Scientists deciphered a 4,500-year-old papyrus to reveal the secret of how the Great Pyramids were built
One of the most perplexing mysteries of the ancient world has long been how the Great Pyramids of Giza came to be built. Ceaselessly, scientists working in science have pondered how people living in that era managed to build such enormous structures without the assistance of heavy, modern construction equipment. The mystery of the Egyptian pyramids may never be solved in our lifetimes. Archaeologists have been successful in making a discovery, which has allowed them to decipher this ancient mystery for which they have been searching for so long. Historians have at long last solved the code of the oldest document discovered on Earth, which was found quite some time ago.
A remarkable piece of information
In 2013, archaeological excavations were carried out in an old harbour located on the coast of the Red Sea in a region formerly known as Wadi al-Jarf. Pierre Tallet and Gregory Marouard, two French archaeologists, discovered a genuine treasure buried beneath some old buildings made of limestone that more closely resembled artificial caves. There were many papyrus scrolls in their midst. While others reached lengths of up to several meters and were just fragmented in nature. They all have texts written in hieroglyphics or hieratic, the ancient Egyptian form of shorthand that was used for everyday communication.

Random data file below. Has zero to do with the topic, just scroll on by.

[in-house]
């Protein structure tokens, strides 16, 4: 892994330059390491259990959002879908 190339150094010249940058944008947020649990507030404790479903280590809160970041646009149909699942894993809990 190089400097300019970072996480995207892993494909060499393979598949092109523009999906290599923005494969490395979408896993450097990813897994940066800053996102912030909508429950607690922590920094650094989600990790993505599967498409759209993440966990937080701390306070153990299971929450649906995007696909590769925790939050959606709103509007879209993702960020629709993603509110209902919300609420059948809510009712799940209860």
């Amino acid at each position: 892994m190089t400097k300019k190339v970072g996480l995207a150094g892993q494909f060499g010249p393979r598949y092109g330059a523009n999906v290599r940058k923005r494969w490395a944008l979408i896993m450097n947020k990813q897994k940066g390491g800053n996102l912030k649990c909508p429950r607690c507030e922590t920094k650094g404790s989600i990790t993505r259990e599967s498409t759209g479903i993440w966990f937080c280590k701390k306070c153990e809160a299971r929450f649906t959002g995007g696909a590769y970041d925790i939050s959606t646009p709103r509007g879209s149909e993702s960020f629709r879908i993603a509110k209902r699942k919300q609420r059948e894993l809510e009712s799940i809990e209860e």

During the reign of Pharaoh Khufu, the historical documents had dates that showed they were created “the year after the 13th cattle count.” This puts his reign somewhere around its 27th year at this point. These papyri are now the oldest historical records that have ever been discovered anywhere on Earth.
Despite the shocking nature of this discovery, there was much more to come. The fact that these documents were authored by the same individuals who constructed the Great Pyramids was the most incredible thing about it. It was discovered by scientists who interpreted the inscriptions that some of the items were bills for purchasing groceries. The rests were estimates and orders for the work. There were detailed explanations of every activity that was carried out. According to the archives, the construction of the magnificent pyramids in Egypt involved almost twenty thousand more people than a simple dozen thousand.